White owned companies are excluded from getting any goverment contracts. Maybe I have a far fetched dream but while I live I will try to live that dream.

  6. Mike Colonna says:

    I have more than 8 real estate blogs, and a few political websites, wondering if I can take fed deductions for tax purposes if I either pay for bloggers, information, and my own sweat in contributing to these websites. Are there any guidlines?

  7. I’m not sure about the idea of not putting your ideas out there. Just for the sake of not being “terrific”. Even bad posts can be important, specially if you want to give a personal view of yourself. Darren has made some not very good posts, when he was in a down, and still that was important for him and for his readers. At least, that’s my point of view :)

  8. Bill says:

    Nice article.

    I have been trying to get my blog going for a while now and am not having much luck with traffic – I think even my own mom doesn’t read regularly anymore! But, I have decided to stick to it despite the low readership. There are probably tens of thousands of blogs on the , same topic as mine, so the competition for readers is tough.

    However, my goal is to be a good writer and a good blogger. These skills can only be developed if I am actually practicing my craft. My blog will pay me with skill. If I can get it to pay me with money, that will be fine too. If not, I will use my new skill and find a new niche.

    The post I most proud of is about Mastering the Skill of Mastery.

    The most valuable skill you can learn is how to learn.

  9. James Artre says:

    “If you’re struggling [online], perhaps take a day—or a week—off to clear your mind and refocus. It might make the difference between two or three mediocre posts or one terrific one. It might make the difference between quitting or sticking it out…”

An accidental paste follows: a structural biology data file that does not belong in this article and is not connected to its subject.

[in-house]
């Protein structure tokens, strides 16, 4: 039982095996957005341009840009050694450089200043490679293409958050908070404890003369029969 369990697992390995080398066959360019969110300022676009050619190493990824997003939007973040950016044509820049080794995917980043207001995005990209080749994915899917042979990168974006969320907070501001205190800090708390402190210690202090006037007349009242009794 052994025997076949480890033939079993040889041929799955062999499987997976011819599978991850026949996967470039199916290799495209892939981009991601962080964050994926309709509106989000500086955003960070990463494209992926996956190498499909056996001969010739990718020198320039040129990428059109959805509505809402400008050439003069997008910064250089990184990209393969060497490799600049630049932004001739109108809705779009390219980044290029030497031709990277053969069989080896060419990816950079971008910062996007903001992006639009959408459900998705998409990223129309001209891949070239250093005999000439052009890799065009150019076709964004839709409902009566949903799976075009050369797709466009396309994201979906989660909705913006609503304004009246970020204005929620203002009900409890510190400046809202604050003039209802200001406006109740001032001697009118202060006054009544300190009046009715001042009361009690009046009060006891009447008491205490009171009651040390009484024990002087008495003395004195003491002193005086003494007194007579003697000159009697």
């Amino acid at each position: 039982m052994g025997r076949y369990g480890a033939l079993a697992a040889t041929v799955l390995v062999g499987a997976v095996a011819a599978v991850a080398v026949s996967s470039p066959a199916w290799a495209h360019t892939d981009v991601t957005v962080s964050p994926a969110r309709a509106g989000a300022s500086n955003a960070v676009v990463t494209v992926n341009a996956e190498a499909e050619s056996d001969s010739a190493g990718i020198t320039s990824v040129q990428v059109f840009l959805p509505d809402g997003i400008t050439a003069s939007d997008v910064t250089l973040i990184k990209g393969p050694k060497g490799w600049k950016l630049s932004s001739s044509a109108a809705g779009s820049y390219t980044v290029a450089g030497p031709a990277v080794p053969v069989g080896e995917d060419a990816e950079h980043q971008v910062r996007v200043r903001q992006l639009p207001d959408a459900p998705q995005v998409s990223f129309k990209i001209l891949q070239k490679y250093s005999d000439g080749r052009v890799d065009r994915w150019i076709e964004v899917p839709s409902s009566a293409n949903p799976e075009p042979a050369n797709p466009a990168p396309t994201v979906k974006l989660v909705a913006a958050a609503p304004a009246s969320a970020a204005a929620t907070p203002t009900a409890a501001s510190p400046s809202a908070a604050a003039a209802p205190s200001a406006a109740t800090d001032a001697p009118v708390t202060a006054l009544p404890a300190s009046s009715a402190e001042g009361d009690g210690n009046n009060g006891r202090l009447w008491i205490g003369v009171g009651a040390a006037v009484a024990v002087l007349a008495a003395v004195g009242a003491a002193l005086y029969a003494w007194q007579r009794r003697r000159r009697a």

Absolutely Dead On!

    Listen, too many people waste too much time doing too many things that lead to too little outcomes. Sometimes the best thing you can do for yourself, and your business is…

    Nothing!

    Excellent advice, Karen, and a really enjoyable read.

    Thanks!

    James Artre, CEO
    Artre International

  10. HomeList says:

    Good point about blogging in a light traffic niche. I’m in a similar situation right now, where I know my niche is very low in traffic, but over time it will get better, so I just have to stay motivated.

  11. Hemanth says:

    Interesting Points Darren. No blogger should start a blog with theme of earning money, first concentrate on niche, build traffic, write original and useful content, build community then think about money.
    I started a new blog, its on low traffic now. I know it will grow, coz am working on it. Getting motivation form bloggers like you and keep doing it. I planned to giveaway iPod shuffle in my blog, one trick learned from you. GiveAways will work

  12. Staying true to yourself is always good advice. Fellow bloggers, don’t put all your hopes and dreams into your blogs, especially when you first start out. Social media, including blogging, should be part of an integrated marketing campaign. For major companies with the big budgets, that could include traditional advertising and campaigns on Facebook and Twitter — but even that takes money for staff. So, if you are a solopreneur integrated marketing means reaching your targets in Meetups, by becoming active in professional associations, tweeting, reaching out on Linkedin. You’ll meet other professionals, who may start reading your blogs, but are also a source of referrals. The fact is, that people like Darren Rouse and other professional bloggers make their living solely from their blogs, but most of us won’t.

  13. This post offers up some great advice.

    I think that some bloggers out there don’t even know why they do it anymore. I think it’s important to remember why you started writing in the first place, and if what you are doing now is not for those same reasons, that’s okay, but maybe you should take a step back and rethink what you are shooting for.